Chemical, Hanover Pledge $750 Million in Lending
Chemical Banking Corp. and Manufacturers Hanover Corp. pledged on Friday to lend $750 million for housing, small business development, and nonprofit organizations over the next five years.
The two New York banks, scheduled to merge at the end of this year, thus join a wave of big banks that are making major promises to pacify community activists who have threatened to oppose the mergers.
The new Chemical's announcement came one day after Bank of America and Security Pacific Corp. increased their community lending pledge to $12 billion, from $9 billion, over the next 10 years. The two banks plan to merge early next year.
Similarly, NCNB Corp. and C&S/Sovran in August pledged $10 billion in community lending over 10 years to to smooth the way for their merger.
In light of those commitments, the Chemical pledge seems somewhat weak.
"It's not the proposal that we made," said Nikos Valance, an adviser to the Association of Community Organizations for Reform Now, or Acorn. "It's much lower than we requested."
Acorn had asked Chemical and Manufacturers to provide $10 billion in loans and grants over 10 years. The group continues to meet with bank officials to press for more.
"We're comfortable that this is an appropriate number for the new Chemical bank," a spokeswoman for Hanover said.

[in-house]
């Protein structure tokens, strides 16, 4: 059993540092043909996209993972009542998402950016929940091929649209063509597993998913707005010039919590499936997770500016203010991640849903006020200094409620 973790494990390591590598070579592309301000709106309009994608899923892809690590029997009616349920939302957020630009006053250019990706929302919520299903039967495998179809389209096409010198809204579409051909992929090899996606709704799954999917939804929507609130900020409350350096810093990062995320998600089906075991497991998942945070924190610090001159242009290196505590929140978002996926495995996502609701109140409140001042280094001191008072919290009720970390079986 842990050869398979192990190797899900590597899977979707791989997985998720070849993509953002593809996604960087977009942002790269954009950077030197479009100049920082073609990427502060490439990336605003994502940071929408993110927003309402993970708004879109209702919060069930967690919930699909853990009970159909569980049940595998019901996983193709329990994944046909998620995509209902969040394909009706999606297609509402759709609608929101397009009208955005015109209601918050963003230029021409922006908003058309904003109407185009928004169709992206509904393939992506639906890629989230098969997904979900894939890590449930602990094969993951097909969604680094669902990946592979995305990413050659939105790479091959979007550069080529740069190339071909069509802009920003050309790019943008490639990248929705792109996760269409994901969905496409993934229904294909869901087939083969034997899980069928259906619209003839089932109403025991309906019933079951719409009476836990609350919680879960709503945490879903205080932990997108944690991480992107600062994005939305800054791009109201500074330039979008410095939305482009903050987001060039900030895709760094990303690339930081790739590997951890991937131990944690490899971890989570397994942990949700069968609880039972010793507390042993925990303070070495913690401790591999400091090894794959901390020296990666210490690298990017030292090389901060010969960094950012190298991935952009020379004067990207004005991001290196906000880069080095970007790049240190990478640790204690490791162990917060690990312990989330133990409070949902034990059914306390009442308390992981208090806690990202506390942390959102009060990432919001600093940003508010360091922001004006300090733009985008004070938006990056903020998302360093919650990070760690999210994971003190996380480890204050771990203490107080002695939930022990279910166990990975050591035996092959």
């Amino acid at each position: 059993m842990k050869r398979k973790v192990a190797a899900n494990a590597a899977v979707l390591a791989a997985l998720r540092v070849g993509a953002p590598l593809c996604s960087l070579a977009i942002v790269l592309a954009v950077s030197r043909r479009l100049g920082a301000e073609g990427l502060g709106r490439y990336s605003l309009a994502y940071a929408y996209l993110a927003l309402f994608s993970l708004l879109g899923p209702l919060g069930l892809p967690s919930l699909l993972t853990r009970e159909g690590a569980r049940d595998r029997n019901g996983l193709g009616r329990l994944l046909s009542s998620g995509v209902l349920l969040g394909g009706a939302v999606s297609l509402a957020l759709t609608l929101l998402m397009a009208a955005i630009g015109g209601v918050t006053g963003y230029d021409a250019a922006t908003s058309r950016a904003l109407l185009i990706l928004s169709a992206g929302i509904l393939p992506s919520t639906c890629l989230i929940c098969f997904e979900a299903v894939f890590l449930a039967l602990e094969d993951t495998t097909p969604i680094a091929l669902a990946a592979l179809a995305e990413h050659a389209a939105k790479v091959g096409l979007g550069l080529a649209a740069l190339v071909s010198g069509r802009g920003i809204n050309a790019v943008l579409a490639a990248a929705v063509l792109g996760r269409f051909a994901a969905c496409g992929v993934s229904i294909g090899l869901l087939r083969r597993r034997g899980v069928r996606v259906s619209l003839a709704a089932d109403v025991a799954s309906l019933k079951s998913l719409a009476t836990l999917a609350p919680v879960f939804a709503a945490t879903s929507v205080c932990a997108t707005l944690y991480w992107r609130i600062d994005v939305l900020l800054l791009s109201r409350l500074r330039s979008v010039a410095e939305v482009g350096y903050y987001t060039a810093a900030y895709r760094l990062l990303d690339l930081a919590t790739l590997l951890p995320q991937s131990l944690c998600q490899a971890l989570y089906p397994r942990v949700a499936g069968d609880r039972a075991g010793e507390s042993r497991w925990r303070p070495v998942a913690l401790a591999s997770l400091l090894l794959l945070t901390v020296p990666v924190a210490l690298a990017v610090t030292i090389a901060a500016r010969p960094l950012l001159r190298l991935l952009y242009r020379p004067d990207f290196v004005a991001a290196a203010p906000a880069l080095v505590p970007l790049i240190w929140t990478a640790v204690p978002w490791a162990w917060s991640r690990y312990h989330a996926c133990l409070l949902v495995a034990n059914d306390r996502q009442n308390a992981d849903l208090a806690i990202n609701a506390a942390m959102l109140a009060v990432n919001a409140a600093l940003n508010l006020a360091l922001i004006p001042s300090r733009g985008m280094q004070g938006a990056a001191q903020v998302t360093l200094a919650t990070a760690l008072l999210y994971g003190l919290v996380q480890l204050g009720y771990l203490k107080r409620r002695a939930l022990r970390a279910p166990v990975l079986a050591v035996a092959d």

Chemical said that when the new amount is added to all forms of lending to poor and moderate-income consumers, the commitment totals $2 billion over five years. Communities in New York, New Jersey, and Texas are included.
Activists Win Skirmish
The community groups, meanwhile, won a minor battle in Washington regarding the Chemical merger. On Friday, the Federal Reserve Board decided to extend by one month - until Nov. 22 - the comment period on their merger. Community groups had requested the extension to better prepare.
Hanover and Chemical's pledge includes new loans and grants for multifamily housing and mortgages on 1-to-4 family homes, loans to very small businesses, and loans to nonprofit organizations.
One bank community reinvestment officer, who asked not to be identified, said the new Chemical pledge "sounds a little chintzy to me."
However, the bank's commitment is three times larger than one that Manufacturers ballyhooed at its annual shareholders' meeting in April. Chemical had not previously announced a specific figure.
Both banks noted they have received the highest reinvestment-act rating from the New York State Banking Department.